From Our Farm to Your Table

Lenny the gregarious gander

Tue, 2019-02-19 21:13 -- Carole Soule
Snap shares his grain with Lenny, the gander

    A goose is a female; a gander is a male. “The collective noun for a group of geese on the ground is a gaggle; when in flight they are called a skein, a team, or a wedge; when flying close together, they are called a plump,” according to But when there are two of them, I call them “a couple.”

    Lenny and Leonora, the white gander and goose,  joined our farm family five years ago. Leonora laid five eggs that hatched in the spring. Together they raised the goslings. While Leonora taught the babies how to feed, Lenny protected them. When people, dogs, cattle or anyone else approached his brood, he would run at them honking with wings flapping and outstretched neck. The intruder would run. Lenny was a conscientious father. 

    The family would shuffle around the barnyard, babies following their parents in a straight line. This gaggle would wander into the cow pasture hunting grubs and worms. During chores, I'd stop to watch them bathe, wings flapping, in a puddle of water. They were enchanting and delightful as they waddled around the farm, and under Lenny's supervision, they all stayed safe.

    After the babies were grown and had moved on, Leonora died. Her body lay in the barnyard for a day, and Lenny stood over it honking to her and lifting her lifeless head with his beak. Geese mate for life and Lenny was heartbroken. But a few months later, he found new love –  a Peking duck.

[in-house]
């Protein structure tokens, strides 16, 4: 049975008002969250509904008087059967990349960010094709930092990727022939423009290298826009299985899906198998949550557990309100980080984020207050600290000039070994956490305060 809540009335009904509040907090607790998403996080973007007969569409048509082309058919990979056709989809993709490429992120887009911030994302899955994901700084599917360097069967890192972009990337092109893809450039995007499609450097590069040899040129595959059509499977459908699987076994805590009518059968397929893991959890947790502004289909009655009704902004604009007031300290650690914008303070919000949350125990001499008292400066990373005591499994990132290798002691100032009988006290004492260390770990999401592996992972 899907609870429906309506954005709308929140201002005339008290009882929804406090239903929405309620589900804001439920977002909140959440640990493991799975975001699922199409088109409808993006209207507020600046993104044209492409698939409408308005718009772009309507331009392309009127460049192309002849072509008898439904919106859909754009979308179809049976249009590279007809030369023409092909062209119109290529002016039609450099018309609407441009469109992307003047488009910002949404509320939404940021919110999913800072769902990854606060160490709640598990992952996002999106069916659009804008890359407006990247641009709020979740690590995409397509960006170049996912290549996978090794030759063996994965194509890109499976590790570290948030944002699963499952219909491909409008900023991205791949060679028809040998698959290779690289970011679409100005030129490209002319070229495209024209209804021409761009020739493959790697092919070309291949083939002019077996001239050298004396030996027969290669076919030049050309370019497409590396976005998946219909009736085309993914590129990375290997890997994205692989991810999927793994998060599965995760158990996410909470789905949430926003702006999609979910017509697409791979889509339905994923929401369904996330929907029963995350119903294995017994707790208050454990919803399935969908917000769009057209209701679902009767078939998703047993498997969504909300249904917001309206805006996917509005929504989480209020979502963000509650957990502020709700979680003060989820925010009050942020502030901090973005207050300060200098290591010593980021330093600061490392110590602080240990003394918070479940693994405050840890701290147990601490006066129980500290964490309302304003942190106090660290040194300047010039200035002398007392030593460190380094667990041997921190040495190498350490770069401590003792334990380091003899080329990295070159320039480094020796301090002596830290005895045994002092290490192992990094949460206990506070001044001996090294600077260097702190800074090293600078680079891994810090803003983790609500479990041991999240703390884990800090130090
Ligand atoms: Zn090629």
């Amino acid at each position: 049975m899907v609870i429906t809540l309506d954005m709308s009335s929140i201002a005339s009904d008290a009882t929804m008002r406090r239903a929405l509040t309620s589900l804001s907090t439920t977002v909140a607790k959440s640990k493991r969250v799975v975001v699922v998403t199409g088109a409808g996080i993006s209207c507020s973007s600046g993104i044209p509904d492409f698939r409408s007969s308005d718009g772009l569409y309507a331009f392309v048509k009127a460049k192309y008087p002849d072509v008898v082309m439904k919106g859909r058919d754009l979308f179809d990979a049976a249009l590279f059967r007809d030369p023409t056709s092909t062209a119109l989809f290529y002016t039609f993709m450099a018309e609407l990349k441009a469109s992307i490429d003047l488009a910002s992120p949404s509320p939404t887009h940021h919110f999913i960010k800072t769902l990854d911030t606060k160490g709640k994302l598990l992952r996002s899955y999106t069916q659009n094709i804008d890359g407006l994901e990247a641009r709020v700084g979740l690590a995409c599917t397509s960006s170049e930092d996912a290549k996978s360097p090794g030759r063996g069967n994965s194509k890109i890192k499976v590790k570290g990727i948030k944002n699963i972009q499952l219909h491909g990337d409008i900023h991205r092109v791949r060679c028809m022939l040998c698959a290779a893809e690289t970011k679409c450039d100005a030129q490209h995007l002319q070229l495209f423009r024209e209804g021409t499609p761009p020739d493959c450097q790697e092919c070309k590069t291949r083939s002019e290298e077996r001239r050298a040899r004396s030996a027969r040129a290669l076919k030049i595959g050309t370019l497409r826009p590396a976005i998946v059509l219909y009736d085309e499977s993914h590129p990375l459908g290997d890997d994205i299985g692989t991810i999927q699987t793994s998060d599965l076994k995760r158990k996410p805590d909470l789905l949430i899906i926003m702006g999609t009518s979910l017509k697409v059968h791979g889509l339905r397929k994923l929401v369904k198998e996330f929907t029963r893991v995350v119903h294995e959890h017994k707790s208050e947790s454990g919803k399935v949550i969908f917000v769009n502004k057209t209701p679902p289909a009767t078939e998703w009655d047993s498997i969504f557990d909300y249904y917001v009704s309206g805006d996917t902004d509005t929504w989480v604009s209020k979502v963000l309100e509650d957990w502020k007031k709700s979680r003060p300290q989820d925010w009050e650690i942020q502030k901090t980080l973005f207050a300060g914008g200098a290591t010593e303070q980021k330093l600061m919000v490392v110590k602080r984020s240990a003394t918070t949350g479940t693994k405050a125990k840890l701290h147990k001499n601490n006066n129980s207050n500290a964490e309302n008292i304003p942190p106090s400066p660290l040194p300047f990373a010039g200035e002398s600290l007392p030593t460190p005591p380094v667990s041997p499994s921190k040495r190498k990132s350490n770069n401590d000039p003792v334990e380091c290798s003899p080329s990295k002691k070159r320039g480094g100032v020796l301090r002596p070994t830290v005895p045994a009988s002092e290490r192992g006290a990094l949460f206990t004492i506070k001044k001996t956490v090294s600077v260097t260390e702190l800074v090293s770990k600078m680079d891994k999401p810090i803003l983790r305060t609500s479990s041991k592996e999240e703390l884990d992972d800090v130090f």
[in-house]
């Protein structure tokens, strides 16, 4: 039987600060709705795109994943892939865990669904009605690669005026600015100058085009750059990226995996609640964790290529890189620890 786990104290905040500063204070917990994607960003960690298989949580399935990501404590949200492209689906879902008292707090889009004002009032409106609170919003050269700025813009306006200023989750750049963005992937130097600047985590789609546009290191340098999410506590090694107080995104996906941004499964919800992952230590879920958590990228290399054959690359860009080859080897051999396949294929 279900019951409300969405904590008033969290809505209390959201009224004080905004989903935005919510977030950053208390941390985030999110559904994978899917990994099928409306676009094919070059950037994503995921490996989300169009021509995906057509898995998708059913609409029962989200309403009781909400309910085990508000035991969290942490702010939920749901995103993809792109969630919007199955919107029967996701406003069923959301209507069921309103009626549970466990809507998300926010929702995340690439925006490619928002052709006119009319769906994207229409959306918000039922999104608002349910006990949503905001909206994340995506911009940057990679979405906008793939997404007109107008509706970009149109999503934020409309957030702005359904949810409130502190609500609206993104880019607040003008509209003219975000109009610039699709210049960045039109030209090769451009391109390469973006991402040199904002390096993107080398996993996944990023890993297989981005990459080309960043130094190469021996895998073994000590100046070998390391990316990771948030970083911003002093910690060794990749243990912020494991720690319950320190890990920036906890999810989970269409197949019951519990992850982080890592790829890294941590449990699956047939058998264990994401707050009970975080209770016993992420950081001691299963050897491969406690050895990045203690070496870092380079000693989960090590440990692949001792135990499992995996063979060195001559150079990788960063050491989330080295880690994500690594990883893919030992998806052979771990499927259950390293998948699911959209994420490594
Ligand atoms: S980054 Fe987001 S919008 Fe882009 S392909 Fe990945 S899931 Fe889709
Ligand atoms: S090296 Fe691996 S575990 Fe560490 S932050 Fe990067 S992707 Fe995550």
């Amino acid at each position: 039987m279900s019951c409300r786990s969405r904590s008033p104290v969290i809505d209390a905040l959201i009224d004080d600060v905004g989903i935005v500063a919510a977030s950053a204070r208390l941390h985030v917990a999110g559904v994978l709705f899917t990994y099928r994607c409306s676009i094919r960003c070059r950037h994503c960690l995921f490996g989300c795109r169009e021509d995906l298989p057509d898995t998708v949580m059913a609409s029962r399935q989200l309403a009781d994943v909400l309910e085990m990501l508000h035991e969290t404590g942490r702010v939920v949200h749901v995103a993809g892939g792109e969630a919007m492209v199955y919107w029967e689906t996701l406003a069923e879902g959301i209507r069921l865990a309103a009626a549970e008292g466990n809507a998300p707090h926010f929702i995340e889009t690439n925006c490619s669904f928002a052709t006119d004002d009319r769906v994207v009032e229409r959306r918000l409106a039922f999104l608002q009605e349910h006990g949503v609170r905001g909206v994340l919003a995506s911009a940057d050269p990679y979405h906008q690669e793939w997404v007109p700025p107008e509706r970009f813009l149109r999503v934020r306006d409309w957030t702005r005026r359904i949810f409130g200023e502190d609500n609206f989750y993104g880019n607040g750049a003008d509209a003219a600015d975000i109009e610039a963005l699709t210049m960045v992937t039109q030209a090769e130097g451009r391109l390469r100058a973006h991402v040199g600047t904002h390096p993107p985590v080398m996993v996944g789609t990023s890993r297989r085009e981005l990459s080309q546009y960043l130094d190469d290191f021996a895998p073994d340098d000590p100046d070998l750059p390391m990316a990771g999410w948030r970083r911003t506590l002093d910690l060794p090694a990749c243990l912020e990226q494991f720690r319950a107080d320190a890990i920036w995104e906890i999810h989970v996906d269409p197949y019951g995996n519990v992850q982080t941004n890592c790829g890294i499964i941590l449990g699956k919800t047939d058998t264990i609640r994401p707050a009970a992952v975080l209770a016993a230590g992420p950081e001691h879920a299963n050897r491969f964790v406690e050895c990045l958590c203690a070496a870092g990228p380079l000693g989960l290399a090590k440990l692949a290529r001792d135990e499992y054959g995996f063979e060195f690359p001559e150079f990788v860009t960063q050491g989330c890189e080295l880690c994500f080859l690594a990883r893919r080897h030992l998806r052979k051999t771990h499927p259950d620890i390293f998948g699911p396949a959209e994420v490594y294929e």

Peking ducks are solid white and look like a little goose, which is maybe why Lenny doted on this particular duck. Always at her side, he ignored the other five ducks and focused on his new paramour. They would flap down the ravine behind the house to splash in the water hole at the bottom. He stayed with her day and night. He loved his duck and did his best to protect her and her sister ducks from predators.   Unfortunately, coyotes or maybe a fox killed two of the ducks, so we re-homed the surviving ducks to a safer farm with stronger fences.

    Lenny was alone again. The chickens ignored him, the cattle didn't care about him, the goats felt he was unworthy of their attention. Lenny needed a friend.

    That's when I noticed him hanging out with my four horses. Lenny slept in the horse hay, drank from the horse trough, waddled around the horses' paddock and ate spilled grain. Chester, a chestnut-colored pony, even allows him to eat from his feed pan. Each morning Lenny honks a happy greeting to me when I come to feed him and his new companions.

    Friendship might mean something different to ganders and horses than it does to us. While the gander and the horses can never form a flying “wedge,” they are social creatures, and the farm has been a little brighter since Lenny found his clique.  

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